The patient organisation has quite a few projects coming up. They are looking at providing surveys online, collaborating with researchers and exploring ways to collaborate with other patient organisations, both on a national and international level. Tokankai will also look into possibilities to better inform their members about ongoing PSC-related research and medicine research and development in general. They are also trying to find new ways to financially support their organisation, as governmental support continues to be cut on an annual level, due to budget cuts in general. It was decided that Tonkankai and PSC Patients Europe will strengthen their collaboration and assist one another in future.
Interesting Japanese research: Bezafibrate
Bezafibrate was originally labelled as a drug for hyperlipidaemia and used for prevention of cardiovascular diseases (hyperlipaemia is an abnormal high concentration of fats in the blood).
The drug works as an activator of several receptors in liver cells and bile duct cells. A receptor is a structure of a cell that binds a specific substance.
Japanese researchers found bezafibrate could improve biochemical markers in patients with primary biliary cholangitis (PBC) and have used bezafibrate as a second-line treatment for PBC. Bezafibrate has been already used in some patients with PSC as well, especially those resistant to UDCA. A Japanese research group demonstrated in a small-size retrospective study that bezafibrate treatment decreases serum ALP levels and is also safe in patients with PSC. Therefore Prof Tanaka and his colleagues aim to examine whether the use of bezafibrate could inhibit or delay the onset of liver-related symptoms and improve the long-term effect of patients with PSC through a multicentre, prospective, randomized and controlled study. Now they are preparing the Phase 2 study of bezafibrate for PSC and seeking a funding source for this clinical trial.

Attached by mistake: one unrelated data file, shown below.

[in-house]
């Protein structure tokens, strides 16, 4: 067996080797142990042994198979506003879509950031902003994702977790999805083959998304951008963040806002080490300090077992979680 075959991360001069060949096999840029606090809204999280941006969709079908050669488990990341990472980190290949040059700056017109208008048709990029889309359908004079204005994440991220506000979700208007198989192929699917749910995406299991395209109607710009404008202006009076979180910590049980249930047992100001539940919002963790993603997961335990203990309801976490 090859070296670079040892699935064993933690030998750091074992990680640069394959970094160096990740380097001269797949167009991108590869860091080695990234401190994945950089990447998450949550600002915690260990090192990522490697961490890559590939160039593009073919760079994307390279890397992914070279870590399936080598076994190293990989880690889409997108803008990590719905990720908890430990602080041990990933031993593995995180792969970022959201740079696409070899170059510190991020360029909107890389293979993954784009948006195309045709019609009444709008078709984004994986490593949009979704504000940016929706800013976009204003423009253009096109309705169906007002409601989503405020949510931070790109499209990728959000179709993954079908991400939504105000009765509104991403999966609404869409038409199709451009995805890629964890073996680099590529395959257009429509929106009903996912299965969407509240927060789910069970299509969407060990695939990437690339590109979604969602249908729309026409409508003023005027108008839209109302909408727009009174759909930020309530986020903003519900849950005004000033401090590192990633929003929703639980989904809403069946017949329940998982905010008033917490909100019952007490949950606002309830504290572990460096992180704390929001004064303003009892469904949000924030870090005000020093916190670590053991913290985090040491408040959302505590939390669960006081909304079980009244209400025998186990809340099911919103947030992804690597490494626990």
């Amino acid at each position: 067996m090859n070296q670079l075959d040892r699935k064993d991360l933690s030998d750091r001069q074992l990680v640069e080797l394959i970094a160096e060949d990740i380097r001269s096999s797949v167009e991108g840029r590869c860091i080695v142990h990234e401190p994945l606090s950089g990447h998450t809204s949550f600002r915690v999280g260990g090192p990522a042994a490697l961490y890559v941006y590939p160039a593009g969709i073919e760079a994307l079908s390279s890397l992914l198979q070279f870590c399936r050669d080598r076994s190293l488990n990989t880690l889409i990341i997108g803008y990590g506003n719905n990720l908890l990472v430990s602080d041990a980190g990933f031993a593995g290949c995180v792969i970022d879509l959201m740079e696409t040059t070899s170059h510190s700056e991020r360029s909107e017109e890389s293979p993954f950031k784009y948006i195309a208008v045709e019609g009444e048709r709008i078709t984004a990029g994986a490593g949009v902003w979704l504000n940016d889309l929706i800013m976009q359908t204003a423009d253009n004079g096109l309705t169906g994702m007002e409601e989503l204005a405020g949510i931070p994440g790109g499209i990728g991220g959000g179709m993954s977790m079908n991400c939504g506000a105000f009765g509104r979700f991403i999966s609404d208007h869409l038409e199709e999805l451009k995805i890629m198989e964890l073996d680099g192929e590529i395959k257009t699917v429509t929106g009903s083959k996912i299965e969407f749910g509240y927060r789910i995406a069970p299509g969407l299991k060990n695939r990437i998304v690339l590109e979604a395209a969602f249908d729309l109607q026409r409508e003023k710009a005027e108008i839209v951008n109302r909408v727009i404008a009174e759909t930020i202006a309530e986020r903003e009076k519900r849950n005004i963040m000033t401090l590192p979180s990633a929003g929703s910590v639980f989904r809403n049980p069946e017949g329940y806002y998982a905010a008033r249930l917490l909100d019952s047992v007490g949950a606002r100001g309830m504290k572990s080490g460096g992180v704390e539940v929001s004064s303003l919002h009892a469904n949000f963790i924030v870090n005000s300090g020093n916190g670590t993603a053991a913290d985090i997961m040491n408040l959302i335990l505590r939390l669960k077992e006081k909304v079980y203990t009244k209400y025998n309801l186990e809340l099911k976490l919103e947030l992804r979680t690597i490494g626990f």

The Japanese research group will keep us posted of their findings in the months to come. First results at this stage depend mainly on funding.
Activator: To cenvert a certain biological compound into a biologically active derivative
AIH: Autoimmune hepatitis
AIP: Autoimmune pancreatitis
Biomarker: A measurable indicator of a biological state. E.g. X-ray is a biomarker for a broken bone, blood draw is an indicator if you have an infection etc..
CD: Crohn’s disease
Cholangitis: Inflammation of the bile ducts
IAC: IgG4-associated cholangitis
IBD: Inflammatory bowel disease
IgG4: Immunoglobulin G4
IPSCSG: International PSC Study Group
JBA: Japanese Biliary Association
PBC: Primary Biliary Cholangitis
Prevalence: Proportion of a certain population found to have a certain condition
Receptor: A structure of a cell that binds a specific substance
Retrospective study: Also known as an historic cohort study – a study in which participating individuals are classified as either having some sort of outcome (cases) or not. It looks “backwards”
Second-line treatment:Treatment that is given when the initial treatment (aka first-line treatment) doesn’t work, or stop.
Tokankai: The Japanese liver patient organisation
The original (English) version of the above article has been checked and approved by
Prof. Tanaka, MD Department of Medicine,
Teikyo University School of Medicine in Tokyo (Japan)
Author: Marleen K
Editor: Dr. Valmae Y